Why We Disagree About Forest Carbon. II. Objectivity, Peer Review, Predictions and Funding Sources

In the quest to understand Why People Disagree About Forest Carbon (if last year summer was the Summer of Fuel Treatments, this summer can be the Summer of Forest Carbon), I’ve been thinking that this would be a great topic to explore from two angles. The first is what scientists have to say about it, and why they disagree. But what I’ve found out by exploring around the edges is that it can also be a case study in the sociology of science. Looking at what’s out there can help people understand how scientific research is produced and used in policy or management. This includes the unimaginably complicated and preternaturally vitriolic field of climate science/policy.

Fergus McLean, in a previous comment here, raised four points that can add to this discussion. First, he mentioned that Law’s paper is objective and peer-reviewed.

1. Peer review.
Without reviewing the literature on peer review in detail, I can only say here that if people think something is important, it’s not usually a volunteer activity in the sense that people aren’t paid to do it. Let’s use an analogy. We think wildland firefighting is important. We pay people to do it. We even pay them overtime and hazard pay. Doing peer review well is time-consuming and, if done well, may have hazards like falling behind in what you are being paid to do, and critical reviews, if not completely blind, have risks of irritating your colleagues. They can retaliate in a variety of unpleasant ways. People who are close enough to the topic are probably not objective (is Professor A objective when Professor C models the same phenomenon as she does, using different techniques and coming to different conclusions?). People who are far away enough to be objective usually don’t know the topic as well. We are asking for a quality product with incentives that run against the basic principles of human nature. These problems are well known in the literature, and a variety of tweaks to the process have been proposed (e.g. this Lancet paper has quite a round-up of approaches).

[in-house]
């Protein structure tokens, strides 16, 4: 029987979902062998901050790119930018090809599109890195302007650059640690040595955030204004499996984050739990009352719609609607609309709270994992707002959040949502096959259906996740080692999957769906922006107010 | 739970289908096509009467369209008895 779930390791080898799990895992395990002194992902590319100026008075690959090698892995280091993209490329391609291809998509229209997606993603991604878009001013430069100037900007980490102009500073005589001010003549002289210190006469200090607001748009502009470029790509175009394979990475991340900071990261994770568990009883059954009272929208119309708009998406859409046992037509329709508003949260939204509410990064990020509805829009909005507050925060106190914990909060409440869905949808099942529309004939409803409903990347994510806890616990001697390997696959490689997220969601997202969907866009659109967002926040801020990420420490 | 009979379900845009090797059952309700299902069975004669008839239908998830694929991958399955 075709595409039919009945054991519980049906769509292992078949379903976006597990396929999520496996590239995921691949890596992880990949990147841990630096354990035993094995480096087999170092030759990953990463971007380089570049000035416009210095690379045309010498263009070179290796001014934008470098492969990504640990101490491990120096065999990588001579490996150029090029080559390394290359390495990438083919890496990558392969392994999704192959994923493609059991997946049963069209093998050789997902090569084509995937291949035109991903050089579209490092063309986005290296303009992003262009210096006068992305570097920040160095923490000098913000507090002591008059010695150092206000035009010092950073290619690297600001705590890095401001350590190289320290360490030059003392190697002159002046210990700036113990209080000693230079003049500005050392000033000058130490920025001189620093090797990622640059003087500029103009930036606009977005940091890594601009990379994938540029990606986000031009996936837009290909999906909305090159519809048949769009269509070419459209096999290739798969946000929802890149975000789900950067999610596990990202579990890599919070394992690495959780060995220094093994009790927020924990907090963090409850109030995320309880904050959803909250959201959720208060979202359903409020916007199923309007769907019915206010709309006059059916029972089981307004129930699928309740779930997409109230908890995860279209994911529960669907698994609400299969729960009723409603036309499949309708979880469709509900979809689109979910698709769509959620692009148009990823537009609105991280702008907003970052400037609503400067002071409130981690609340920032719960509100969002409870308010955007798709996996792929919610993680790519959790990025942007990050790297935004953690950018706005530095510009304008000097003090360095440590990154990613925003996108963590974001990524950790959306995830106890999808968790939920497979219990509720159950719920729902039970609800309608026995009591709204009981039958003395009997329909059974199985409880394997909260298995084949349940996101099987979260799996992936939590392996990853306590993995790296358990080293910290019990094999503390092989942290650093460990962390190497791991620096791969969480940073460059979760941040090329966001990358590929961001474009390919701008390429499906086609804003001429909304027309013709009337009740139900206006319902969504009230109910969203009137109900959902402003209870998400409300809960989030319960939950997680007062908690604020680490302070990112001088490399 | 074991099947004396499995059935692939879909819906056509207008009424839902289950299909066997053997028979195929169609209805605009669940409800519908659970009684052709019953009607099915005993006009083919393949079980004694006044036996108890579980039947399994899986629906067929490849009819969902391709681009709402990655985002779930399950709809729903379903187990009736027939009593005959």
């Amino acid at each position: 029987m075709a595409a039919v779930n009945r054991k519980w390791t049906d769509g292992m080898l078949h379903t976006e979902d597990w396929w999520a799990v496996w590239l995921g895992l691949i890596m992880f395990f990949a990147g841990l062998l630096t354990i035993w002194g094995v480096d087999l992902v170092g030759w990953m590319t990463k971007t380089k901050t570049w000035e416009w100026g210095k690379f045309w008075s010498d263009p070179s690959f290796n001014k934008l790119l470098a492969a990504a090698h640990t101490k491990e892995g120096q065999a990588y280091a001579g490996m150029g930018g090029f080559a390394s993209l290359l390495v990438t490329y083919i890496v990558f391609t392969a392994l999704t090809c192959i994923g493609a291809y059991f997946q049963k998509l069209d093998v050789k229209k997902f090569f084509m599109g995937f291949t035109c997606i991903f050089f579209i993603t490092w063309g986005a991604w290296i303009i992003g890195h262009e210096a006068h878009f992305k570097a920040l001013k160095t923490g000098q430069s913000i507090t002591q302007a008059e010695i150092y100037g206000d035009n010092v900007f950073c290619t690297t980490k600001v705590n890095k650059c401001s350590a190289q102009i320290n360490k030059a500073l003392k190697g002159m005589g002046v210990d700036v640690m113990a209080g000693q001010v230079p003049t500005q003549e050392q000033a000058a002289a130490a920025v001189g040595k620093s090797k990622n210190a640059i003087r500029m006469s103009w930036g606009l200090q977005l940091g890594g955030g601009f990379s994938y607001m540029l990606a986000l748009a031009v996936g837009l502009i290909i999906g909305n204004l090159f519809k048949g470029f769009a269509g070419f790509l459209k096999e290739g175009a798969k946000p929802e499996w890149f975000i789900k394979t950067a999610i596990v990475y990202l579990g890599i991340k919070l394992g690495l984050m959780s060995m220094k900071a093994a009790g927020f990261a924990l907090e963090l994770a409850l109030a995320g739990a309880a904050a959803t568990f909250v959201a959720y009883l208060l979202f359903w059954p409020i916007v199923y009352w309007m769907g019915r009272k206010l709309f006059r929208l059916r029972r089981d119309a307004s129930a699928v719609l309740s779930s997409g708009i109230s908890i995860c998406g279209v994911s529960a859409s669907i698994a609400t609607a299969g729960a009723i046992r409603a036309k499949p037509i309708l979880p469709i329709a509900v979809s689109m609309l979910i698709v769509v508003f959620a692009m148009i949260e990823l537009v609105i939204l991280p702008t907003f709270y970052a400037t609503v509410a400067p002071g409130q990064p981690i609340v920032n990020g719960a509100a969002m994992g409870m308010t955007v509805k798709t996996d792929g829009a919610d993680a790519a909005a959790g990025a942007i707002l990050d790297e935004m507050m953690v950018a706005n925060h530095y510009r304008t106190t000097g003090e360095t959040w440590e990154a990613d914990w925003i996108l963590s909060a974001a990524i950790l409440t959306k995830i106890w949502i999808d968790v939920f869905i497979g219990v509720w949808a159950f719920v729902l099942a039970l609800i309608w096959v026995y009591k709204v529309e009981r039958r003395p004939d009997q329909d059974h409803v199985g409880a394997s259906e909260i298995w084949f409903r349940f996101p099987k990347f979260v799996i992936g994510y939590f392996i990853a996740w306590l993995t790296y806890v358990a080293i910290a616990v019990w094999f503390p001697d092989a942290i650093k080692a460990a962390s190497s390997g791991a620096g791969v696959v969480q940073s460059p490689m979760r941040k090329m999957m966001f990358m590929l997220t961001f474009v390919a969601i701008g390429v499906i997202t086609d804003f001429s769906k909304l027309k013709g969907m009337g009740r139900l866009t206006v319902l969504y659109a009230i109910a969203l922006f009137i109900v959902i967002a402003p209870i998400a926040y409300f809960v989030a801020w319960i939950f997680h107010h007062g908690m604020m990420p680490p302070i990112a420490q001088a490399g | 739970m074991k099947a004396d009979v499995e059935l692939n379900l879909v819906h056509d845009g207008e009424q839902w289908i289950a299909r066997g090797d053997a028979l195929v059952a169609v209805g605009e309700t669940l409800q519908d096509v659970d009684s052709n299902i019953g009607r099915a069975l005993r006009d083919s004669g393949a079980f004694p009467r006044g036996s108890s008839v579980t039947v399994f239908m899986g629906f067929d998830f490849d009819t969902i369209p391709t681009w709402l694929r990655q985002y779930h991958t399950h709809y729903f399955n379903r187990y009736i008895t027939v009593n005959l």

2. Objectivity
But don’t believe me about objectivity here’s an article in the Stanford Encyclopedia of Philosophy. Through the dense fog of academic philosophy lingo, we can see the vague outlines of observations within our own experiences.

3. Handling uncertainty
When Fergus said “Choosing to regard existing export arrangements as permanent is a political, rather than a scientific judgement, and deserving of in-depth and critical analysis.” I agree but I would tend to take a different approach. I would imagine that I had crossed disciplinary thresholds into the world of economics.
Economists have a long history of making projections about imports, exports, demand, supply, prices, and so on. Even now, I suspect there are cadres somewhere (in the US and Canada) working on today’s installment of the Softwood Lumber Agreement. One of the tools economists use is “sensitivity analysis”. When you make many assumptions about things that are unpredictable, this tool helps you figure out which ones are really meaningful to the end you are studying. Let me restate, rather than arguing about which predictions will be more accurate based on whatever criteria (after all, how good have we really been about predicting the future?), they include a range of for each unknown and it helps them understand which assumptions are more important to the outcome. I think that this is important to consider, because we rely on models so much these days, and some disciplines use sensitivity analysis much more than others.